So essentially, LinkedIn is profiting not only from companies who choose to pay to advertise open positions on the site, but also from job-seekers who pay their monthly fee.

So does all of this mean that you shouldn’t use LinkedIn? No. I think it’s still important to maintain a great presence on the site. While it can be used for job hunting, it’s still a great place to network and showcase your skills. If you are using the site to find or post a job, understand how the process works specifically on LinkedIn and consider carefully whether the paid membership is worth it. Also, if you are an employer, it’s always important to review as many candidates as you can. You never know who could be the perfect fit for your company.

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Megan Totka is the Chief Editor for ChamberofCommerce.com. She specializes on the topic of small business tips and resources. ChamberofCommerce.com helps small businesses grow their business on the web and facilitates connectivity between local businesses and more than 7,000 Chambers of Commerce worldwide.

Social Networking for…Everything?

 

It’s no secret that social networks have quite literally taken over the world. With networks such as Facebook and Twitter boasting billions of users, social networking has become front and center for just about everything we do in life. So much so, that most people don’t ever unplug.  People are constantly on social networks primarily for personal endeavors, like posting pictures, videos, updates on everyday life, and talking with friends. Is there social networking for everything? New networks are popping up every day, many with specific purposes. In addition to dedicated social networks, many existing sites are also adding a social aspect as well.

Here are some industries that have recently been infiltrated by social media:

Real Estate

It only makes sense that renting or buying/selling a home or apartment would go social. In the past, if a person had a house to rent, they had to rely on a sign in the yard and word of mouth to let people know that the space was available. Now, there are several social networks dedicated to helping people find places to live. A few examples:

  • Trulia, which invites response from real estate agents
  • Crashpad, which can help you find an apartment as well as a roommate

Travel

Travel sites are nothing new; booking travel online has become a way of life for many people. But the social aspect of booking travel online is a relatively new scene. Sites like Trip Advisor and Home Away not only offer hotel and airline reservations, but they also have reviews of popular attractions and local businesses. Another idea that is new to the travel scene is home swapping. Website pair up people who are interested in travelling and they arrange to stay in each other’s homes, eliminating some travel costs. If this isn’t social, then I don’t know what is.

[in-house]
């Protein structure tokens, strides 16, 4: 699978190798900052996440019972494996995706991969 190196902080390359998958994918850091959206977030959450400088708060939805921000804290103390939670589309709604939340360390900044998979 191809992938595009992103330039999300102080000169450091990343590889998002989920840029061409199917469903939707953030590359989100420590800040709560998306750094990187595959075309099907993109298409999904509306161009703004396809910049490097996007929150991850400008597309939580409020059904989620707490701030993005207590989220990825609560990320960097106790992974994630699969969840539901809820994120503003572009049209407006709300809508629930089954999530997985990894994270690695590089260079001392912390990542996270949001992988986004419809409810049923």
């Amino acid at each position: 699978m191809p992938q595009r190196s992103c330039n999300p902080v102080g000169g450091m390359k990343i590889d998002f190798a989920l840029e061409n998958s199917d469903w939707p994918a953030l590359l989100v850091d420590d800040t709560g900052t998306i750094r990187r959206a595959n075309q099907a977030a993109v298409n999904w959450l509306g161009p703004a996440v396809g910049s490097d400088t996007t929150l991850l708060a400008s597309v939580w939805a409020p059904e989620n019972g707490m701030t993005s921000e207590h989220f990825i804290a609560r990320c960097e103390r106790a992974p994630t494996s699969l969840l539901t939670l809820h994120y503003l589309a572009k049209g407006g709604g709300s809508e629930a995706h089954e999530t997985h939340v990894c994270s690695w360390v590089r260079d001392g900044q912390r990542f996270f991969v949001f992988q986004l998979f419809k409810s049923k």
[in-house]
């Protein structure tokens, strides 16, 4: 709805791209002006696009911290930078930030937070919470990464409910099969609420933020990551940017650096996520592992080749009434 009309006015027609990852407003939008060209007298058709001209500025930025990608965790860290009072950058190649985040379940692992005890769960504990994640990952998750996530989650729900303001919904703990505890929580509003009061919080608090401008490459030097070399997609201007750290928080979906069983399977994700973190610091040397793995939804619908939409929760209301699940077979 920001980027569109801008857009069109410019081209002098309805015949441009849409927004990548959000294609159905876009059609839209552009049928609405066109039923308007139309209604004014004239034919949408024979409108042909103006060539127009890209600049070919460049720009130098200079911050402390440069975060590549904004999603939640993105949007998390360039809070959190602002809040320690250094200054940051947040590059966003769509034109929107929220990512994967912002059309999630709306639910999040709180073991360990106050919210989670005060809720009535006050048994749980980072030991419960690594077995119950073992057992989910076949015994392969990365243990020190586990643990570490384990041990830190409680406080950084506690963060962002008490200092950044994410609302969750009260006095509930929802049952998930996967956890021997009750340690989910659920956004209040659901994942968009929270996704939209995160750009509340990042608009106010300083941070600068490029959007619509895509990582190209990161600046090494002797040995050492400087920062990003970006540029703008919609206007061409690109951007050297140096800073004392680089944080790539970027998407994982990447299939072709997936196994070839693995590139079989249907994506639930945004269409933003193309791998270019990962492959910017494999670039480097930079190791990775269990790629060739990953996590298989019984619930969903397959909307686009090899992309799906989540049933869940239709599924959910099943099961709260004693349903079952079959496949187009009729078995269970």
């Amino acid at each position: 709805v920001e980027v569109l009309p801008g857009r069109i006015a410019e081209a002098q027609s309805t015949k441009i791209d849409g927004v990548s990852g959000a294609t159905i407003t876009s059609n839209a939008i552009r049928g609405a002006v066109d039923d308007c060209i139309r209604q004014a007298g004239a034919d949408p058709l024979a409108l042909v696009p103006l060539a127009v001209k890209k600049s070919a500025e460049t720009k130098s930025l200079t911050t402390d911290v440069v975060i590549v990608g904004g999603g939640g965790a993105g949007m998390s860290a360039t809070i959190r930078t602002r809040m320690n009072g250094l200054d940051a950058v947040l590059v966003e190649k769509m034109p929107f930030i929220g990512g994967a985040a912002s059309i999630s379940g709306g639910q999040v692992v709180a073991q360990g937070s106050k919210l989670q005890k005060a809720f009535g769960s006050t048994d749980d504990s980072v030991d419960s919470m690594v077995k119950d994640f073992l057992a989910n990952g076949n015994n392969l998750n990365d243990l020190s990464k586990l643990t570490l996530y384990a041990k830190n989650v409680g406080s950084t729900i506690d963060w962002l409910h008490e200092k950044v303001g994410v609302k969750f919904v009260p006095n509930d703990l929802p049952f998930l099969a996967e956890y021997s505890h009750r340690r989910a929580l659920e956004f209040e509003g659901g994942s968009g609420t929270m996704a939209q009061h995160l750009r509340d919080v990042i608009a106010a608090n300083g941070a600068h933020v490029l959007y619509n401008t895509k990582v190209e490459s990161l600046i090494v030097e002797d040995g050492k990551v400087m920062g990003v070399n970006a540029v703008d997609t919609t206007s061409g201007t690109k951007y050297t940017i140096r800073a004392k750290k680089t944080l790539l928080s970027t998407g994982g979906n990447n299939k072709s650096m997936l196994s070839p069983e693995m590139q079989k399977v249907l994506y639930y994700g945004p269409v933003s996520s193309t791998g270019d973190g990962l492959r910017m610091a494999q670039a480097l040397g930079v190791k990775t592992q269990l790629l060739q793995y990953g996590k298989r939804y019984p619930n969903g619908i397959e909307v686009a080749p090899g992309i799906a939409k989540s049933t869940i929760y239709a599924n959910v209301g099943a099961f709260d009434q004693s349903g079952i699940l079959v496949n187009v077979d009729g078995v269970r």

Restaurants

Social reviews of restaurants has probably been around the longest. Sites like Urbanspoon and Yelp have offered people the ability to rate and review restaurants (and with Yelp, other businesses as well) for several years now. I have to admit that Urbanspoon is one of my favorite sites to visit. It’s fun to read about other people’s experiences at restaurants. These sites can give you an idea of what to expect from the perspective of other patrons, not just food critics or the restaurant itself.

As always, it’s important to exercise caution when using any of these networks. Beware of how much personal information that you broadcast, the internet is an endless archive and once you put that information out there, it’s going to be there forever. And remember, just because a restaurant has great reviews on Urbanspoon doesn’t mean that it’s really all that great!

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Megan Totka is the Chief Editor for ChamberofCommerce.com. She specializes on the topic of small business tips and resources. ChamberofCommerce.com helps small businesses grow their business on the web and facilitates connectivity between local businesses and more than 7,000 Chambers of Commerce worldwide.